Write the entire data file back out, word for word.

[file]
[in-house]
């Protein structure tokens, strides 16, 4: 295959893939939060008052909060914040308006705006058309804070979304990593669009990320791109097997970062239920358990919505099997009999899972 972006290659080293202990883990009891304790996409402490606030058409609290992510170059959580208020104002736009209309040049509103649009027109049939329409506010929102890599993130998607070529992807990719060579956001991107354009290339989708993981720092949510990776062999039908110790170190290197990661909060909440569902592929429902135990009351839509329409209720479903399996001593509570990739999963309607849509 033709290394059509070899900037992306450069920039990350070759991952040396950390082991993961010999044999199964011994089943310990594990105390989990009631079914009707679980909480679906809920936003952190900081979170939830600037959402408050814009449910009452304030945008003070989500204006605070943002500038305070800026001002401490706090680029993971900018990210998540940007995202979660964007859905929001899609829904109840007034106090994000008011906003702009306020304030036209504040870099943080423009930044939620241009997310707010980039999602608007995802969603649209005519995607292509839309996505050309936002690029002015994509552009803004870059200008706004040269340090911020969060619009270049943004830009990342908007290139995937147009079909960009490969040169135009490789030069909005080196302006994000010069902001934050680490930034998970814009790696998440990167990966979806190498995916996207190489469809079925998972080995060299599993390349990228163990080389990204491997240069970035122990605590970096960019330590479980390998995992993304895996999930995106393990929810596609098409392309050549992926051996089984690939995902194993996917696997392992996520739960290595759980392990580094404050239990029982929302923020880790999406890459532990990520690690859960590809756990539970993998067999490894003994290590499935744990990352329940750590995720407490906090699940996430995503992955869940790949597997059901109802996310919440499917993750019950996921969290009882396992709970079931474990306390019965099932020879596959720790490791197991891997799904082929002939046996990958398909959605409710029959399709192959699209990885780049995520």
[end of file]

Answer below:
[in-house]
């Protein structure tokens, strides 16, 4: 295959893939939060008052909060914040308006705006058309804070979304990593669009990320791109097997970062239920358990919505099997009999899972 972006290659080293202990883990009891304790996409402490606030058409609290992510170059959580208020104002736009209309040049509103649009027109049939329409506010929102890599993130998607070529992807990719060579956001991107354009290339989708993981720092949510990776062999039908110790170190290197990661909060909440569902592929429902135990009351839509329409209720479903399996001593509570990739999963309607849509 033709290394059509070899900037992306450069920039990350070759991952040396950390082991993961010999044999199964011994089943310990594990105390989990009631079914009707679980909480679906809920936003952190900081979170939830600037959402408050814009449910009452304030945008003070989500204006605070943002500038305070800026001002401490706090680029993971900018990210998540940007995202979660964007859905929001899609829904109840007034106090994000008011906003702009306020304030036209504040870099943080423009930044939620241009997310707010980039999602608007995802969603649209005519995607292509839309996505050309936002690029002015994509552009803004870059200008706004040269340090911020969060619009270049943004830009990342908007290139995937147009079909960009490969040169135009490789030069909005080196302006994000010069902001934050680490930034998970814009790696998440990167990966979806190498995916996207190489469809079925998972080995060299599993390349990228163990080389990204491997240069970035122990605590970096960019330590479980390998995992993304895996999930995106393990929810596609098409392309050549992926051996089984690939995902194993996917696997392992996520739960290595759980392990580094404050239990029982929302923020880790999406890459532990990520690690859960590809756990539970993998067999490894003994290590499935744990990352329940750590995720407490906090699940996430995503992955869940790949597997059901109802996310919440499917993750019950996921969290009882396992709970079931474990306390019965099932020879596959720790490791197991891997799904082929002939046996990958398909959605409710029959399709192959699209990885780049995520």